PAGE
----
After a harrowing defeat at the hands of Manchester City two days ago, Arsenal travelled to The Amex to take on Brighton and Hove Albion. Graham Potter’s men who were returning for their first game since the break were staring down the relegation barrel meanwhile Gunners had their eyes set upon European places.
The result that followed at the end of the full-time whistle left Mikel Arteta’s men in sheer agony as the Seagulls pulled a double over Arsenal for the first time in Premier League history.
The home side lined up in a 4–2–3–1 shape with Neil Maupay, Pascal Groß, Aaron Mooy and Leandro Trossard leading the Seagulls charge. Lewis Dunk partnered Adam Webster in defence alongside Dan Burn and Ezequiel Schelotto. Davy Propper and Yves Bissouma formed a double pivot in midfield providing unparalleled support to both the defensive and attacking unit.
Arteta, on the other hand, dealing with injuries and suspensions chose a 4–3–3 system with a lot of changes in personnel. The unavailability of Pablo Mari and David Luiz meant Rob Holding got the nod alongside Shkodran Mustafi. Sead Kolasinac was also preferred over Kieran Tierney from the last matchday.
Nicolas Pepe and Alexandre Lacazette made a comeback into the starting XI as Edward Nketiah and Joseph Willock drop to the bench. Dani Ceballos was also given the start seeing Granit Xhaka was sidelined due to injury.
Arsenal’s buildup and attacking style
Gunners under Arteta have looked reminiscent of Guardiola’s 2–3–5 system at Manchester City. The use of inverted fullbacks, wingers stretching the opposition backline by hugging the touchline and attacking midfielders occupying half-spaces are some of the tactics the 38-year-old has used so far in his time in London.
However, not everything is identical and Arteta has come up with his own innovations to suit the personnel at his new club. To further understand, let’s take a look at the players’ average position against Brighton.
As we can see a lopsided 3–4-3 shape with Kolasinac accompanying the two centre-backs. Bellerin occupies the space in midfield in an inverted fullback role alongside Guendouzi, Saka and Ceballos. Lacazette is constantly dropping deep between Aubameyang occupying half-spaces and Pepe tilting towards the touchline.
Let’s move further and analyse how Arsenal build from the back. One of the two fullbacks, mainly Kolasinac, stays put and forms a three-man backline while the other, usually Bellerin, occupies the space alongside Matteo Guendouzi in the inverted fullback role.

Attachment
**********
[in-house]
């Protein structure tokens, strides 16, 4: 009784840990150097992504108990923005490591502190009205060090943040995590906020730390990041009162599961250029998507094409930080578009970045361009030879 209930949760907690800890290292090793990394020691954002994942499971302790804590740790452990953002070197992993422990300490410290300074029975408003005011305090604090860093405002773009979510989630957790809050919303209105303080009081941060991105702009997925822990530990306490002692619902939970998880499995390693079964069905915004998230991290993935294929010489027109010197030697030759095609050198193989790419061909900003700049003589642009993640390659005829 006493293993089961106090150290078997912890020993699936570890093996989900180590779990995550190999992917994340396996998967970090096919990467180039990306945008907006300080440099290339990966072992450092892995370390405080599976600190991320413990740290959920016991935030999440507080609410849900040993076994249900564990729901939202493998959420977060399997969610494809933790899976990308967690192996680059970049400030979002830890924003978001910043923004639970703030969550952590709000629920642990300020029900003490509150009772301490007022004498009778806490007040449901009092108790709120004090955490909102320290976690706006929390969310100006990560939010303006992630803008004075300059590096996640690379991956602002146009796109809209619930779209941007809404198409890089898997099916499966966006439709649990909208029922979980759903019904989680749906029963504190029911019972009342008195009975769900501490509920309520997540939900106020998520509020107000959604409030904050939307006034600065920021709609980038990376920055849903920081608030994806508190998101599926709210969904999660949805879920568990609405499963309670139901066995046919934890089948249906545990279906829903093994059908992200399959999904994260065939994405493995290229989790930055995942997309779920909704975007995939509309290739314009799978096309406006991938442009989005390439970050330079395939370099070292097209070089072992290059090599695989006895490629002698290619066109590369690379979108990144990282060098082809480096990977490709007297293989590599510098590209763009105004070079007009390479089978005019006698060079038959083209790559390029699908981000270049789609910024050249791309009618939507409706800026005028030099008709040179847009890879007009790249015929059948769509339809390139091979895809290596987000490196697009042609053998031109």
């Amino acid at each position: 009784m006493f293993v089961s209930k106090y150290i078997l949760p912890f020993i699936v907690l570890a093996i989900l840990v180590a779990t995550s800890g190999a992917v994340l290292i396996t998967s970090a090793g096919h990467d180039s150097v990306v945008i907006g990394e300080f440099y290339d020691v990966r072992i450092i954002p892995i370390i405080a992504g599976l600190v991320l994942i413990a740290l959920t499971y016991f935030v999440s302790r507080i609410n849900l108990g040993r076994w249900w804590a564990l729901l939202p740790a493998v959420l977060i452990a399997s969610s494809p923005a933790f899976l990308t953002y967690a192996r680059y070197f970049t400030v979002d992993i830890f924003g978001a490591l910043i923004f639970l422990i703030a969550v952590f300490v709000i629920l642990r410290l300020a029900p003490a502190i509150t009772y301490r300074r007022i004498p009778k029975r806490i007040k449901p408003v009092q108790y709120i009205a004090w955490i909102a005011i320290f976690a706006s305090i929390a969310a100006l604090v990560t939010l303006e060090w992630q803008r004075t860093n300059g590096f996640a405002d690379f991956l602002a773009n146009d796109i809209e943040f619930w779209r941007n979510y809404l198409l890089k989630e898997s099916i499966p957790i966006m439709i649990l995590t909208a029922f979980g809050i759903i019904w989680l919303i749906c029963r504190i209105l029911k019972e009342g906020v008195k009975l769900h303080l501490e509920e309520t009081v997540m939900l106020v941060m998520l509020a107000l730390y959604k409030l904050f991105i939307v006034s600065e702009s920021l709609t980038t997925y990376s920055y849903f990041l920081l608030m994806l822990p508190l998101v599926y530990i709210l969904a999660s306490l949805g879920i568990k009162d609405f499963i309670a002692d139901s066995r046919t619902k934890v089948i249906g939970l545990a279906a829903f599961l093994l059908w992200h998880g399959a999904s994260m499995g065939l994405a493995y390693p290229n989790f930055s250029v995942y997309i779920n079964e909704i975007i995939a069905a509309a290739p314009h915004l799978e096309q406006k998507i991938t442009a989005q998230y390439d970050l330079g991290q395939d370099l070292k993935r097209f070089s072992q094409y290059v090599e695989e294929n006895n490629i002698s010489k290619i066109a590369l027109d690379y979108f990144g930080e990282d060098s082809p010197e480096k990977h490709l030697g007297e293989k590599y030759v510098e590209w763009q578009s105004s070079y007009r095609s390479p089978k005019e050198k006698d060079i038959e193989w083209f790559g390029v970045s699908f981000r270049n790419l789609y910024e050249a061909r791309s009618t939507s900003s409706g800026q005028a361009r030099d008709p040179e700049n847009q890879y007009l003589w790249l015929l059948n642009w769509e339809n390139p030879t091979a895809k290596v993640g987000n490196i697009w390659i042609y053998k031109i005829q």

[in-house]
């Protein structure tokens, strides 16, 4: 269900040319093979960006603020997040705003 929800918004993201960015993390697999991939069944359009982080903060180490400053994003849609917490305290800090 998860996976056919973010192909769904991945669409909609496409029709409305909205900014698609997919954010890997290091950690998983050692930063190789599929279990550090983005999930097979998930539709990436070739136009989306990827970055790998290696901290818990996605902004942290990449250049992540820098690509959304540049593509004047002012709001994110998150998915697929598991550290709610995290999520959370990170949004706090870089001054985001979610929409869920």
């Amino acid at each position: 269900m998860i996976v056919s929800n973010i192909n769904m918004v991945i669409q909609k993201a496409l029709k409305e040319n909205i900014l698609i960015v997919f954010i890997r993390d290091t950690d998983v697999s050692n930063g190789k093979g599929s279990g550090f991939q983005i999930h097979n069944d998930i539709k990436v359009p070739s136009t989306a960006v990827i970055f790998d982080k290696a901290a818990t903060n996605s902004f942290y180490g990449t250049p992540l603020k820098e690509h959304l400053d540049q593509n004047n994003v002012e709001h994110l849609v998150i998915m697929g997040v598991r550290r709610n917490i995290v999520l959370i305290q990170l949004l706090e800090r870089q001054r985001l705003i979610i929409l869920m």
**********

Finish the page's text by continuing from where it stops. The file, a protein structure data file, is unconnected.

This helps the Gunners to counter any transition from the opposition and limit open spaces in their defensive and middle third while allowing numerical superiority in the midfield.
When moving the ball higher up the pitch, Kolasinac turns into a conventional fullback and stretch the wings along with Pepe. Ceballos and Saka occupy the half-spaces ahead of Guendouzi and Bellerin with Lacazette and Aubameyang engaging with opposition centre-backs upfront.
The Gunners also enjoy a fluid system when in attacking third which often means the players interchange position amongst themselves on numerous occasions maintaining the same system. As we can see in the example above, the Gabonese international is dropping deep while the teenager -Saka- is moving into an advanced position but the overall numbers in each zone remain the same.
As time went on, the Seagulls grew into the game and limited the Gunners’ buildup to the middle third. To curb their advancement, Ceballos and Lacazette constantly dropped deep offering themselves as a passing option to receive passes from the backline.
This achieved two major things for the north London club. Firstly, they were successful in breaking the numerical superiority of their opponent. Secondly, this made sure they were successful in pulling out their markers which in turn opened up spaces for their teammates, in this instance, Saka benefitted largely from it and Arsenal produced a dangerous opportunity in their attacking third.
Brighton’s style of play
Brighton under Potter are positive in their approach to the game and while the 45-year-old English manager likes to play an attacking style of play, he remains tactically flexible in his coaching style.
As we can see from Seagulls’ average position map, they stuck to a middle and low block in a 3–5–2 shape with the attacking and defensive line covering a mere 42m between them.
Switching to the Seagulls’ buildup play, Potter likes to play from the back and in Ryan, Dunk, Webster, Bissouma and Propper, he has got the tools to achieve it. The fullbacks often push high with the double pivot aiding the centre-backs and the goalkeeper in playing the ball out the back.
As we can see in the image below, the two centre-backs split open and the double pivot drops deep to offer passing lanes to their keeper. It’s worth noting that if the opposition does end up pressing Brighton unlike Arsenal is doing here, advanced fullbacks are also an option for the Australian international.